With 54 years, eight children, an old and dominated dyslexia and two “ex”, one of them Madonna, Guy Ritchie, if he is not back, it seems. Possessor of a feverish style, video clip of race and amphetamine rhythm, he has been directing for himself for years; In other words, he does what he wants. With a brilliant start –Lock, Stock (1998) and Snatch (2000)–, everything in Ritchie looks revolutionized, as if it had been turned around. Thirteen features later, Ritchie hasn’t let up on the tension of his prose. It is enough to observe carefully the first minutes of Operation Fortune to understand that very few directors have so much visual energy.
In her previous film, Arouse the Fury, she collaborated again with Jason Statham, the actor with whom she made her first two films, in a gesture of returning to her youth. Here, she repeats with Statham again and makes Hugh Grant the main antagonist of him. With this, Ritchie reiterates the hallmarks of an evasion cinema, scopic and without apparent pretensions. Fireworks to dazzle.
Extreme escapism for a plot that mixes canonical thriller references –from Mission Impossible to 007– and which includes, of course, the self-generated references by Ritchie himself in his versions of Sherlock Holmes or in his rewrite of the old CIPOL agent (Operation UNCLE ).
And as it happens with the wicker that Ritchie generally uses, in this commercial cinema, under its harmless banality, some premonitory parables about geopolitics and the interests of neocapital are cultivated. Thus, in The Big Hoax, a famous actor, a carbon copy of Tom Cruise, finds himself mixed up with a group of agents on a mission to dismantle an operation that tries to sink the digital-virtual empire system. Soulless Ukrainians, homeless Turks and enriched biotechnocrats, assume the role of the enemy to mix humor with action, luxury with stupidity, and freshness with plot anorexia.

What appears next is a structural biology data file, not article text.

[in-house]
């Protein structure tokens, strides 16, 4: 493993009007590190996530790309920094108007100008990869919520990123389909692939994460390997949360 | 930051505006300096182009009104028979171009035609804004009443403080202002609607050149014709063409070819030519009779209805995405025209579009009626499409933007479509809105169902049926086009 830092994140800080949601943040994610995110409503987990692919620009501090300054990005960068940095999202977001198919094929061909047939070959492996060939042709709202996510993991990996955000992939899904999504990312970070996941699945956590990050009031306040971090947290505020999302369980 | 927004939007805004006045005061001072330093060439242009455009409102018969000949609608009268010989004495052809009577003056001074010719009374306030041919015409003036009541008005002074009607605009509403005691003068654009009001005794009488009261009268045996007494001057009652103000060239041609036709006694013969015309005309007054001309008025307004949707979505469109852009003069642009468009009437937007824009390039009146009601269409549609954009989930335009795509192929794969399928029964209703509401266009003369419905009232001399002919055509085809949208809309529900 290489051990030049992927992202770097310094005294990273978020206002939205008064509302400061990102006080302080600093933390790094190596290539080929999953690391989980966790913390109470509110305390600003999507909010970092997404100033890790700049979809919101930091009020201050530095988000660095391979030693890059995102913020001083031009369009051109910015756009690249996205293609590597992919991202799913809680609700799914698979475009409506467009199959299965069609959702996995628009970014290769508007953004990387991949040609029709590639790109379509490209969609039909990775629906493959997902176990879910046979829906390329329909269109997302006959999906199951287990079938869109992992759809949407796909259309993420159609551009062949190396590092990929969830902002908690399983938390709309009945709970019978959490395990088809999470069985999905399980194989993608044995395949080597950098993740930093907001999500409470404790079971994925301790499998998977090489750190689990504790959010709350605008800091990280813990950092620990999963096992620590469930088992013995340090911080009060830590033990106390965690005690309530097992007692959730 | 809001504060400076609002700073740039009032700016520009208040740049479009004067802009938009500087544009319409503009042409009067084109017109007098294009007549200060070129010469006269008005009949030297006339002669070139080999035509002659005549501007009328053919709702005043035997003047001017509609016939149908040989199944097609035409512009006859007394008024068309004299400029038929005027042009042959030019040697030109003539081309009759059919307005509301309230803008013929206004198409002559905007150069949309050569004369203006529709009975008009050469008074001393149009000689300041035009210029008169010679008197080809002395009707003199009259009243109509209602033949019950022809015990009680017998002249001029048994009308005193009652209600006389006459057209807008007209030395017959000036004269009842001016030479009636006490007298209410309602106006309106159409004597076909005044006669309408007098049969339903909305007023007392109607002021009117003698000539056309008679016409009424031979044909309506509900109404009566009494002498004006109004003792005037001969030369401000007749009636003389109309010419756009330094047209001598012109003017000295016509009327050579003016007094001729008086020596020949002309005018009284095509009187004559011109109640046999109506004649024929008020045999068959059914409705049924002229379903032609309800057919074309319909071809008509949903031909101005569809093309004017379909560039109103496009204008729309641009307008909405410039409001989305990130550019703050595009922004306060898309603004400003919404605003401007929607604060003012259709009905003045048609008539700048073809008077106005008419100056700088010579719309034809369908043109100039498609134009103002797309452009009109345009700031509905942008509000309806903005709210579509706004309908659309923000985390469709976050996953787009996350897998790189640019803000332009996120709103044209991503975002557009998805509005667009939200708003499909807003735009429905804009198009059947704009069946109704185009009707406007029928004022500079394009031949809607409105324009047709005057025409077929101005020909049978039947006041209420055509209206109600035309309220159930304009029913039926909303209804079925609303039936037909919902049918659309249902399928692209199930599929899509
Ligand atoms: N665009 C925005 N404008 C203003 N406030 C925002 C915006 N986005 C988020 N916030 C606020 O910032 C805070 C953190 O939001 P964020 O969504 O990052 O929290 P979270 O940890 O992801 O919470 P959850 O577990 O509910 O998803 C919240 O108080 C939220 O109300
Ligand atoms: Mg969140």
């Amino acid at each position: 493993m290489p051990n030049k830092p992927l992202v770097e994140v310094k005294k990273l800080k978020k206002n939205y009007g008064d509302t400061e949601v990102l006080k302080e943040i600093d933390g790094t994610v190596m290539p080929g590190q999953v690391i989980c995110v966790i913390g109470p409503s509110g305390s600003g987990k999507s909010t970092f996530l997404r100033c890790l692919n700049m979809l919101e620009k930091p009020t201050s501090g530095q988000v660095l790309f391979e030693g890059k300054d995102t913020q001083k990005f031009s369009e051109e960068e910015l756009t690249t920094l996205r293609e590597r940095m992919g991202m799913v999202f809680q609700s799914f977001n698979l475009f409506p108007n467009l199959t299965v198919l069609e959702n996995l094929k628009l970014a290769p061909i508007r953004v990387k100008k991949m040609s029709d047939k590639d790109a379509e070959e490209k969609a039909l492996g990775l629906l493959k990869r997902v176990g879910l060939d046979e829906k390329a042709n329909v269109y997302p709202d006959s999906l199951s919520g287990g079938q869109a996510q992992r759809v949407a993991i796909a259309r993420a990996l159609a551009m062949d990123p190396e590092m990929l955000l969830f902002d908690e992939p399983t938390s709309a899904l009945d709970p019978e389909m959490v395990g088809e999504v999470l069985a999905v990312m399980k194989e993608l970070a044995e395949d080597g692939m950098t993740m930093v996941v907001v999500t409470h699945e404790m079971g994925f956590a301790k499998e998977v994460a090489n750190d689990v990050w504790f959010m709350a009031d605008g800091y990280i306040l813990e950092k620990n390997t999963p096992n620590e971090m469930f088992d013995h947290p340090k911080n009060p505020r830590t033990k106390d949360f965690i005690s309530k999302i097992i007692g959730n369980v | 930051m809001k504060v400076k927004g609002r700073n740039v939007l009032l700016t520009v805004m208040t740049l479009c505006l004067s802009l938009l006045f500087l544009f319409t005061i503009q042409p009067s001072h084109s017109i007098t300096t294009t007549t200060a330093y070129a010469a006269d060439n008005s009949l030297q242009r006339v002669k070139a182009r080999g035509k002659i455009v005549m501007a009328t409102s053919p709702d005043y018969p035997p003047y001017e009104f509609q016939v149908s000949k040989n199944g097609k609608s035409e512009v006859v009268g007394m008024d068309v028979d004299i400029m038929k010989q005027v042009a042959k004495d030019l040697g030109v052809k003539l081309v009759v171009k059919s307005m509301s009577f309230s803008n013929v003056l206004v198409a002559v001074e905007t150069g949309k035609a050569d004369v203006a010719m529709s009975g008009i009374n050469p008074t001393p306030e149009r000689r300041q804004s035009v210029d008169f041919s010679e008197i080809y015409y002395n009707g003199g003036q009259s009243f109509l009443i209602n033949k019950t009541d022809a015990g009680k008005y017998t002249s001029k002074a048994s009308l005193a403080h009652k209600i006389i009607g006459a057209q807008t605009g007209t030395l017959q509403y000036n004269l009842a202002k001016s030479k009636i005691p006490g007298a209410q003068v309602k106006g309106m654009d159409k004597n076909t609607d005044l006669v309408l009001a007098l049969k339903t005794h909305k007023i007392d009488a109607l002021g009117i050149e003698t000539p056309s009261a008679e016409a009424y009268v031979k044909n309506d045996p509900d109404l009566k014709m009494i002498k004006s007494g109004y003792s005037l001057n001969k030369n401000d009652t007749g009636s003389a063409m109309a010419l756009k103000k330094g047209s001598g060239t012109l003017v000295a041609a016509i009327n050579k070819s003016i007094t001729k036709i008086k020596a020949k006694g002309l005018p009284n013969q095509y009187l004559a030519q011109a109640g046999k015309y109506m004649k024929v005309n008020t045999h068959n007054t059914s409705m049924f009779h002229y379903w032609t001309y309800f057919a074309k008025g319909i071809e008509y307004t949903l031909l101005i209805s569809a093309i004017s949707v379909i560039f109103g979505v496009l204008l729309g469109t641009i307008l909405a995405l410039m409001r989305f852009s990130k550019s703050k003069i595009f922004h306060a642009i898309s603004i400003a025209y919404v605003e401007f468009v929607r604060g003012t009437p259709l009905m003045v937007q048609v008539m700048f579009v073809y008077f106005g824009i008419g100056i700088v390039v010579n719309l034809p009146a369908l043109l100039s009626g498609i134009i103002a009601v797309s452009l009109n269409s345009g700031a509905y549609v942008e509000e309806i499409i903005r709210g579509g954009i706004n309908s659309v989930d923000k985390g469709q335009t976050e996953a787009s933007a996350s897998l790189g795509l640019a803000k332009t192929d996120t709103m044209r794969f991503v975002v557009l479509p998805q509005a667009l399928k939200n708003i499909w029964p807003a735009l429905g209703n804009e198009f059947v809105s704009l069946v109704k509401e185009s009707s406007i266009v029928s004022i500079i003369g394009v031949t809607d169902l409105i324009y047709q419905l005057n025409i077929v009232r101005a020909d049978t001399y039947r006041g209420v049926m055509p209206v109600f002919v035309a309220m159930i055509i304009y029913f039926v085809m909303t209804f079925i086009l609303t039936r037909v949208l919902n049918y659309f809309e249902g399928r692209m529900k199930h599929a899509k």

Pure obscene apology for money that does not hesitate to redeem the scoundrel, played with phlegm and wealth by Grant, and that reminds us how Brexit Britain rots.
Start Over: The Awakening of Mary (Maria rëve)
Direction and script: Lauriane Escaffre and Yvonnick Muller. interpreters: Karin Viard, Grégory Gadebois, Noée Abita and Catherine Salee. Country: France. 2022. Duration: 93 minutes.
For different reasons, commercial cinema does not know how to portray the world of contemporary art. Their reflections are filled with old prejudices or take refuge in fat jokes, worn out and/or with little or no grace. It is more than likely that the diopters with which some filmmakers approach this question are as poorly calibrated as those of the majority of those who are so distrustful of the plastic arts of our century. So, when faced with the proposal to attend a comedy about a cleaning worker in a contemporary art production center, one could only expect the worst.
However, co-written and co-directed by Lauriane Escaffre and Yvonnick Muller, Maria’s Awakening soon leaves artistic proposals as a backdrop, to apply itself to the last chance of a bored middle-aged mother, whose daughter has flown from the nest and whose husband is kept between cobwebs and no passion. María, who must look for a job because the owner of the house in which she has served for years has just passed away, sees her peaceful and monotonous existence break when she begins to work in an artistic production center. There, the young residents passing through, who for months develop her proposals, in her coexistence with María, discover things and behaviors that she was unaware of.
For example, your own body. Requested as a model to pose nude, encouraged by the apparent madness and nonsense in which the young artists enjoy their existence, helped by a contemporaneous janitor, also infected by the mischievous spirit of heterodoxy, soon the old microcosm of María crumbles.
With friendly tones and soft humor, without avoiding clichés, such as the fact that, on his first day of work, he throws away a piece by a renowned artist, Escaffre and Muller delve into what the title of their film preludes. Everything revolves, then, around an awakening, that of María, something that implies going into crisis and making a radical decision that will transform her daily life.
Two veteran comedy actors, Karin Viard and Grégory Gadebois, carry the weight of a light and trivial story. The artistic universe of the young scholarship holders adorns and marks the vanishing point of a proposal aimed at a middle-aged and female audience, which encourages them to rise up from normality, embrace the impossible and not miss the chance to love again. he